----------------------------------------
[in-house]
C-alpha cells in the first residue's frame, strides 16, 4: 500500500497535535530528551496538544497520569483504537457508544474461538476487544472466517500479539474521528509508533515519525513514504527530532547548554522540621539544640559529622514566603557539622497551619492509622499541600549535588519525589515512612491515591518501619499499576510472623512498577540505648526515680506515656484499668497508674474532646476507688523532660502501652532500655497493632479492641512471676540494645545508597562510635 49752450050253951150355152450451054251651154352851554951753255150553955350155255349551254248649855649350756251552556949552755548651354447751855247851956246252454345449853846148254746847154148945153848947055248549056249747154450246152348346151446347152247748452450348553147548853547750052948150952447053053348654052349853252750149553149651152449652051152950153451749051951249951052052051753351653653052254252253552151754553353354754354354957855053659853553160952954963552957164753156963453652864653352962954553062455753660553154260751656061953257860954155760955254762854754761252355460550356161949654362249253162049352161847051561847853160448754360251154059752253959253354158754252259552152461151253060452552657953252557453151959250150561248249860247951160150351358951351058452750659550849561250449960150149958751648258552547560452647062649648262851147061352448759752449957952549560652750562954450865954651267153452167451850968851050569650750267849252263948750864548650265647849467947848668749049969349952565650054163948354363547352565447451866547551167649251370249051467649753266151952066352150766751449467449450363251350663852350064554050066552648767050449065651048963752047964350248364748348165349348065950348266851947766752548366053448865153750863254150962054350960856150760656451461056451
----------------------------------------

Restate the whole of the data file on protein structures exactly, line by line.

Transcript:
[in-house]
C-alpha cells in the first residue's frame, strides 16, 4: 500500500497535535530528551496538544497520569483504537457508544474461538476487544472466517500479539474521528509508533515519525513514504527530532547548554522540621539544640559529622514566603557539622497551619492509622499541600549535588519525589515512612491515591518501619499499576510472623512498577540505648526515680506515656484499668497508674474532646476507688523532660502501652532500655497493632479492641512471676540494645545508597562510635 49752450050253951150355152450451054251651154352851554951753255150553955350155255349551254248649855649350756251552556949552755548651354447751855247851956246252454345449853846148254746847154148945153848947055248549056249747154450246152348346151446347152247748452450348553147548853547750052948150952447053053348654052349853252750149553149651152449652051152950153451749051951249951052052051753351653653052254252253552151754553353354754354354957855053659853553160952954963552957164753156963453652864653352962954553062455753660553154260751656061953257860954155760955254762854754761252355460550356161949654362249253162049352161847051561847853160448754360251154059752253959253354158754252259552152461151253060452552657953252557453151959250150561248249860247951160150351358951351058452750659550849561250449960150149958751648258552547560452647062649648262851147061352448759752449957952549560652750562954450865954651267153452167451850968851050569650750267849252263948750864548650265647849467947848668749049969349952565650054163948354363547352565447451866547551167649251370249051467649753266151952066352150766751449467449450363251350663852350064554050066552648767050449065651048963752047964350248364748348165349348065950348266851947766752548366053448865153750863254150962054350960856150760656451461056451